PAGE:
anonymous
  • anonymous
Can someone tell me if I'm correct? VERY MUCH APPRECIATED (-1)(x^2) - 3/2x^69 - square root of 2.4 IS a polynomial. 1(x^2) - 3x^69/2 IS a polynomial. (-1)(x^2) - 3x^68 - square root of 2.4(x) IS a polynomial. 1(x^2) - 3x^69 - square root of x IS a polynomial. 1(x^2) - 3x^-96 IS NOT a polynomial.
Mathematics
  • Stacey Warren - Expert brainly.com
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SOLVED
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katieb
  • katieb
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amistre64
  • amistre64
give your reasoning ....
amistre64
  • amistre64
or, how would you define a polynomial?
anonymous
  • anonymous
To be honest I was guessing. I know polynomials can't have a negative exponent or a variable as a denominator ?

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amistre64
  • amistre64
good, they also cant have anyting like square roots and such of a variable .... if memory serves, the coefficients are not restricted tho, or are they?
amistre64
  • amistre64
and for "square root of", just type sqrt(x) its more readily understood
amistre64
  • amistre64
(-1)(x^2) - 3/2x^69 - sqrt(2.4) ^ ^ is this under the fraction? 1(x^2) - 3x^69/2 ^ ^ good (-1)(x^2) - 3x^68 - square root of 2.4(x) is this sqrt(2.4x) ? or, x sqrt(2.4)? 1(x^2) - 3x^69 - sqrt(x) ^^ trouble 1(x^2) - 3x^-96 ^^ trouble
amistre64
  • amistre64
hopefully that second one isnt x^(69/2)
anonymous
  • anonymous
the ^69 is over the 3/2
anonymous
  • anonymous
it's 2.4 times x
amistre64
  • amistre64
\[\frac32x^{69} \text{ is a good term then}\]
amistre64
  • amistre64
the the x is getting sqrted, then theres trouble
amistre64
  • amistre64
*if the x is getting ..
anonymous
  • anonymous
so the first on IS a polynomial?
amistre64
  • amistre64
if ive read your post correctly, then the first one looks fine
anonymous
  • anonymous
Here, can I take a screen shot of the question and attach it? would that be easier?
amistre64
  • amistre64
that would be fine
anonymous
  • anonymous
Ok give me a minute please and thank you :D
anonymous
  • anonymous
1 Attachment
amistre64
  • amistre64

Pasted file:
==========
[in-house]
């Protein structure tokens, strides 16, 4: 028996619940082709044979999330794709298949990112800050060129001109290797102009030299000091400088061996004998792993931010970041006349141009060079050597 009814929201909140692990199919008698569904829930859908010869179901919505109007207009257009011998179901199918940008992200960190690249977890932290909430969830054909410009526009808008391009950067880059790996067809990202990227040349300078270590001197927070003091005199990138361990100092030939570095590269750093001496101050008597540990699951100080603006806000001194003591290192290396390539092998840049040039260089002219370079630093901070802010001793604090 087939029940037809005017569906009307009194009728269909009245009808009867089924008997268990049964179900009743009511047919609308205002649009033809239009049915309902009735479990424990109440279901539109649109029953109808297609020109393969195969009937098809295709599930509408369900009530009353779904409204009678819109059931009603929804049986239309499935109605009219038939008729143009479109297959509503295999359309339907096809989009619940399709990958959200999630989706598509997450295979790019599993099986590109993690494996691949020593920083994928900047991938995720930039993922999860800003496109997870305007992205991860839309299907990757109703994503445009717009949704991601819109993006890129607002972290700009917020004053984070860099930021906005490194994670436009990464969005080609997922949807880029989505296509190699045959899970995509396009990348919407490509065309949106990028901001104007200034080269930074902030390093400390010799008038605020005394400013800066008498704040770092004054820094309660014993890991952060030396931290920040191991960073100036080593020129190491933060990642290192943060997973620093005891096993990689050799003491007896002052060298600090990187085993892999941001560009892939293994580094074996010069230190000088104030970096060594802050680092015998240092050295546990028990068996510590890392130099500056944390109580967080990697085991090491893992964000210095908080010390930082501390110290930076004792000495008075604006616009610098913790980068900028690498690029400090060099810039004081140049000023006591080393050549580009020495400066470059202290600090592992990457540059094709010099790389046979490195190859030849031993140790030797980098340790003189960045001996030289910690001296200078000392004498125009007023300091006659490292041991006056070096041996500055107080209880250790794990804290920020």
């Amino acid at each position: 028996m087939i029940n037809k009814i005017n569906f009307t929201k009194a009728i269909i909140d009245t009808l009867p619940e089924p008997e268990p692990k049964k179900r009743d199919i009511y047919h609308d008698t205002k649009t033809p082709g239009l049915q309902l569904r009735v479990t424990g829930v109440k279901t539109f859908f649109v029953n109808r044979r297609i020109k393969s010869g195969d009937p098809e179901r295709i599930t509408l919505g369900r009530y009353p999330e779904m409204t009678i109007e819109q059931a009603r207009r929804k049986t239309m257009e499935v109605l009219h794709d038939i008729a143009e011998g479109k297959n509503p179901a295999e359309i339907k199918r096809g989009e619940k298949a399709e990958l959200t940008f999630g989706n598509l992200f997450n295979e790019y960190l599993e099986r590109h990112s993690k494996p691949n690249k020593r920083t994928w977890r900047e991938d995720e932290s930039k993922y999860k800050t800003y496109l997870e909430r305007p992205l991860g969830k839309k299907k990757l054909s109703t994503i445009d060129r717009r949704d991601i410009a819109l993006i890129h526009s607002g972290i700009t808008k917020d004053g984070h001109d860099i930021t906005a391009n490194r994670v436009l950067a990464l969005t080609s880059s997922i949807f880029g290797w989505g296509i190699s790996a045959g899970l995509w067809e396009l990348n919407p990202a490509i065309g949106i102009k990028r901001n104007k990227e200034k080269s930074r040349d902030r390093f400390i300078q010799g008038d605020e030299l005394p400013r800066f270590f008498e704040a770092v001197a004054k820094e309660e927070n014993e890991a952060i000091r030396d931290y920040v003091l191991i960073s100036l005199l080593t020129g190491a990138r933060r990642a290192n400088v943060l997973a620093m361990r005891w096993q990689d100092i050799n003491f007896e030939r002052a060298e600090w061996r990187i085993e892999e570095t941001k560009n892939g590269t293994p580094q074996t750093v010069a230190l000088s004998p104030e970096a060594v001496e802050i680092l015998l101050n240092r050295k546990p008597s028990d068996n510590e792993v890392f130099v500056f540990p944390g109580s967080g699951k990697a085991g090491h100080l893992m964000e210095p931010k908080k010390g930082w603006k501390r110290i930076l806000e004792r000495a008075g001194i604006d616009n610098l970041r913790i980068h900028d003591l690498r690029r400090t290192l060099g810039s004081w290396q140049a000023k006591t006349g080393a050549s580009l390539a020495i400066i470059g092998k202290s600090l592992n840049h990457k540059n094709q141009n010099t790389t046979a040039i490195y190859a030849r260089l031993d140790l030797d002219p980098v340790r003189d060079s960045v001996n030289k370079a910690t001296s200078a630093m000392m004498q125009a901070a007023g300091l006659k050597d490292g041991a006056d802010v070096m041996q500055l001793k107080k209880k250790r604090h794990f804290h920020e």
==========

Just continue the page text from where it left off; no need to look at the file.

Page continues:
much better :)
anonymous
  • anonymous
I figured as much
amistre64
  • amistre64
now, from the information ive already stated; can you tell me (by number) which ones you beleieve to be polys?
anonymous
  • anonymous
1, 2, and 4 I believe
amistre64
  • amistre64
spose by letter is fine .... dint see them there for some reason :)
anonymous
  • anonymous
maybe 3
amistre64
  • amistre64
does 2 have a fraction as an exponent on the x?
anonymous
  • anonymous
Yes.
amistre64
  • amistre64
does 69/2 simplify to an integer?
anonymous
  • anonymous
So it isn't a poly
anonymous
  • anonymous
69 is like 34. something ?
amistre64
  • amistre64
then its not an integer result and is bad for poly definitions
anonymous
  • anonymous
so b is NOT a poly
amistre64
  • amistre64
b is NOT a poly
amistre64
  • amistre64
... too many options for D, can a poly have a sqrt(x) in it?
anonymous
  • anonymous
Yes
anonymous
  • anonymous
? I think lol
amistre64
  • amistre64
\[\Large\sqrt x =x^{1/2}\] can we have exponents that are not integers?
amistre64
  • amistre64
just remember that if x has anything other than an exponent and a coefficient acting on it, its bad news
amistre64
  • amistre64
sin(x) is bad news ln(x) is bad news e^(x) is bad news sqrt(x) is bad news if the exponents is not a positive integer, ... its bad news as well
amistre64
  • amistre64
from this, I can only see 2 options that are polynomials by definition
amistre64
  • amistre64
\[(-1)\cdot x^2-\frac32x^{69}-\sqrt{2.4}~;~good \] \[1\cdot x^2-3\cancel {x^{69/2}}\] \[(-1)\cdot x^2-3 {x^{68}}-\sqrt{2.4}\cdot x~:~good\] \[1\cdot x^2-3 {x^{69}}-\cancel{\sqrt{x}}\] \[1\cdot x^2-3 \cancel{{x^{-69}}}\]
anonymous
  • anonymous
So is it A and D?
amistre64
  • amistre64
uh, no. its A and C ... barring any typos that is
anonymous
  • anonymous
Ohh ok. Well thank you you've really helped a lot
amistre64
  • amistre64
youre welcome, and good luck :)

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